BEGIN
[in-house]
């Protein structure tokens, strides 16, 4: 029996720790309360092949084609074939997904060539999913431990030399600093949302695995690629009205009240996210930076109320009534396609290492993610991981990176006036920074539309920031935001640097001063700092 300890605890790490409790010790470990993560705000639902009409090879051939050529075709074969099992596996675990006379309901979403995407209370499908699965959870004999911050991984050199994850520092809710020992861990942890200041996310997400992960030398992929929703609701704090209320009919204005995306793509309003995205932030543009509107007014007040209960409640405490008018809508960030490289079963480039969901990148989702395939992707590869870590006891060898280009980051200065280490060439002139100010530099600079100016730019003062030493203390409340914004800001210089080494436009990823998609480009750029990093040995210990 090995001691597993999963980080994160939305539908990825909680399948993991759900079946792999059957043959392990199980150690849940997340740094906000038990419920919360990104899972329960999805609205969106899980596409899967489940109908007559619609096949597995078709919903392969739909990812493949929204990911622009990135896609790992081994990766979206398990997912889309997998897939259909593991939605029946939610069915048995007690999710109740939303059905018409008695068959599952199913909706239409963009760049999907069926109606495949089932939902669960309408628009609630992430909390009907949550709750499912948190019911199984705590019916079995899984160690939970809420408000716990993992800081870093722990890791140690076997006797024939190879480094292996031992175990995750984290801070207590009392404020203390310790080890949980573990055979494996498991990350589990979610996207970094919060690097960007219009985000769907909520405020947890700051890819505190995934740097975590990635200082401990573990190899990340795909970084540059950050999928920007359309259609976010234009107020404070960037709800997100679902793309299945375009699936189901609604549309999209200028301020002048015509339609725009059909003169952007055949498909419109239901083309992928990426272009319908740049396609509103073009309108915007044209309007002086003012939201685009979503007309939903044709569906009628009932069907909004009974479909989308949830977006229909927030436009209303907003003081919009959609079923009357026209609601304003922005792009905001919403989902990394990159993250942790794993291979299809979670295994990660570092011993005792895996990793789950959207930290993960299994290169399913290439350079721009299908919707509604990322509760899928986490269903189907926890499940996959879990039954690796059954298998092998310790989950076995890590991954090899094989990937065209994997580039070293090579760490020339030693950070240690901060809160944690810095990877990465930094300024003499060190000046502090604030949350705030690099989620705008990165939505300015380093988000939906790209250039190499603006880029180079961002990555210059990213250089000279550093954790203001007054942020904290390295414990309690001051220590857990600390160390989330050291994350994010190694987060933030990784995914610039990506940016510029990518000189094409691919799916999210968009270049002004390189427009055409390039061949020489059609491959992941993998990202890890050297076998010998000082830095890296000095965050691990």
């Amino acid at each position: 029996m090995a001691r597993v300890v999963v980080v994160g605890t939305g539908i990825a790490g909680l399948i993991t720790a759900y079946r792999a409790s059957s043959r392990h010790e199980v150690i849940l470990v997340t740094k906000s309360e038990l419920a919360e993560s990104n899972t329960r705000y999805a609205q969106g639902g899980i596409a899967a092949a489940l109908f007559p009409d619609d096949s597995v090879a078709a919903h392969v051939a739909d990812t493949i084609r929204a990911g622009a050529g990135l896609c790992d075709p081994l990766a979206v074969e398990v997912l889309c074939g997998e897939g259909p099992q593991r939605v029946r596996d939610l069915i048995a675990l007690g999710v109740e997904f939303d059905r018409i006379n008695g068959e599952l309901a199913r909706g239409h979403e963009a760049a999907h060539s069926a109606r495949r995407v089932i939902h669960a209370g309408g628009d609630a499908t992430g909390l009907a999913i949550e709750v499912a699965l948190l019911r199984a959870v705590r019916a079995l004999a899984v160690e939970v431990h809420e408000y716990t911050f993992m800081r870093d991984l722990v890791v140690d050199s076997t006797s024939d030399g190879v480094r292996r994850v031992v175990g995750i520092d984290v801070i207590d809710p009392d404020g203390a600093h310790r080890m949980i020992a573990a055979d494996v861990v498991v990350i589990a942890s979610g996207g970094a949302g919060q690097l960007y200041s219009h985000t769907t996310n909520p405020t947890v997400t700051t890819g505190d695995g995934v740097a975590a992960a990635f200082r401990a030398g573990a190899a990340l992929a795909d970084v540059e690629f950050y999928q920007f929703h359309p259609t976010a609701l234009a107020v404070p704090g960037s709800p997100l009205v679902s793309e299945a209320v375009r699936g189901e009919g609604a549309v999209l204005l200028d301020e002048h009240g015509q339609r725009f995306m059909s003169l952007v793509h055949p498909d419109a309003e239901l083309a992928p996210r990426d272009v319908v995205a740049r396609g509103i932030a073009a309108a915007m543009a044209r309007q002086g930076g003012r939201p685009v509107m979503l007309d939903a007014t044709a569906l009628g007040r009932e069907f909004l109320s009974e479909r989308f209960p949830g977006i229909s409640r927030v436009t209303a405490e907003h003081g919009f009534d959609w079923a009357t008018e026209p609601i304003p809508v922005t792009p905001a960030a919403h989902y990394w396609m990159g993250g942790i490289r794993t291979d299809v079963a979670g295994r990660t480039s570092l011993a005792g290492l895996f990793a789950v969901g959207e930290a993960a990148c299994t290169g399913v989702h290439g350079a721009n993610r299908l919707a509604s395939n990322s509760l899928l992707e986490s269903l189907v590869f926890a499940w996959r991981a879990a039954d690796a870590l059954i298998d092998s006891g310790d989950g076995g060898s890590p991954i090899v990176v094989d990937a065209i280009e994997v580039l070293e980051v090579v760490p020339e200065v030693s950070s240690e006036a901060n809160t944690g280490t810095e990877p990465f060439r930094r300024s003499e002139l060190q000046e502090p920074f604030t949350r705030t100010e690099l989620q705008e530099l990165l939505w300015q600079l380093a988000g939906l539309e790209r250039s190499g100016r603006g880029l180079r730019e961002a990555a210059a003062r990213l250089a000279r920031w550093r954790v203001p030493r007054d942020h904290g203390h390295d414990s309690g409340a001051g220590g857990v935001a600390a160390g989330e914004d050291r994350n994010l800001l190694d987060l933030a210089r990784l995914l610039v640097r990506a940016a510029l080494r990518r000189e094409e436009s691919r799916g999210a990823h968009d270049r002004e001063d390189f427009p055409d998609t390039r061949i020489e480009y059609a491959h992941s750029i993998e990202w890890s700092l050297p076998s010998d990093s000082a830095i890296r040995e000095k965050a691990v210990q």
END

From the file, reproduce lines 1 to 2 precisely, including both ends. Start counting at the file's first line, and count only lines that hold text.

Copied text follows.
[in-house]
């Protein structure tokens, strides 16, 4: 029996720790309360092949084609074939997904060539999913431990030399600093949302695995690629009205009240996210930076109320009534396609290492993610991981990176006036920074539309920031935001640097001063700092 300890605890790490409790010790470990993560705000639902009409090879051939050529075709074969099992596996675990006379309901979403995407209370499908699965959870004999911050991984050199994850520092809710020992861990942890200041996310997400992960030398992929929703609701704090209320009919204005995306793509309003995205932030543009509107007014007040209960409640405490008018809508960030490289079963480039969901990148989702395939992707590869870590006891060898280009980051200065280490060439002139100010530099600079100016730019003062030493203390409340914004800001210089080494436009990823998609480009750029990093040995210990 090995001691597993999963980080994160939305539908990825909680399948993991759900079946792999059957043959392990199980150690849940997340740094906000038990419920919360990104899972329960999805609205969106899980596409899967489940109908007559619609096949597995078709919903392969739909990812493949929204990911622009990135896609790992081994990766979206398990997912889309997998897939259909593991939605029946939610069915048995007690999710109740939303059905018409008695068959599952199913909706239409963009760049999907069926109606495949089932939902669960309408628009609630992430909390009907949550709750499912948190019911199984705590019916079995899984160690939970809420408000716990993992800081870093722990890791140690076997006797024939190879480094292996031992175990995750984290801070207590009392404020203390310790080890949980573990055979494996498991990350589990979610996207970094919060690097960007219009985000769907909520405020947890700051890819505190995934740097975590990635200082401990573990190899990340795909970084540059950050999928920007359309259609976010234009107020404070960037709800997100679902793309299945375009699936189901609604549309999209200028301020002048015509339609725009059909003169952007055949498909419109239901083309992928990426272009319908740049396609509103073009309108915007044209309007002086003012939201685009979503007309939903044709569906009628009932069907909004009974479909989308949830977006229909927030436009209303907003003081919009959609079923009357026209609601304003922005792009905001919403989902990394990159993250942790794993291979299809979670295994990660570092011993005792895996990793789950959207930290993960299994290169399913290439350079721009299908919707509604990322509760899928986490269903189907926890499940996959879990039954690796059954298998092998310790989950076995890590991954090899094989990937065209994997580039070293090579760490020339030693950070240690901060809160944690810095990877990465930094300024003499060190000046502090604030949350705030690099989620705008990165939505300015380093988000939906790209250039190499603006880029180079961002990555210059990213250089000279550093954790203001007054942020904290390295414990309690001051220590857990600390160390989330050291994350994010190694987060933030990784995914610039990506940016510029990518000189094409691919799916999210968009270049002004390189427009055409390039061949020489059609491959992941993998990202890890050297076998010998000082830095890296000095965050691990």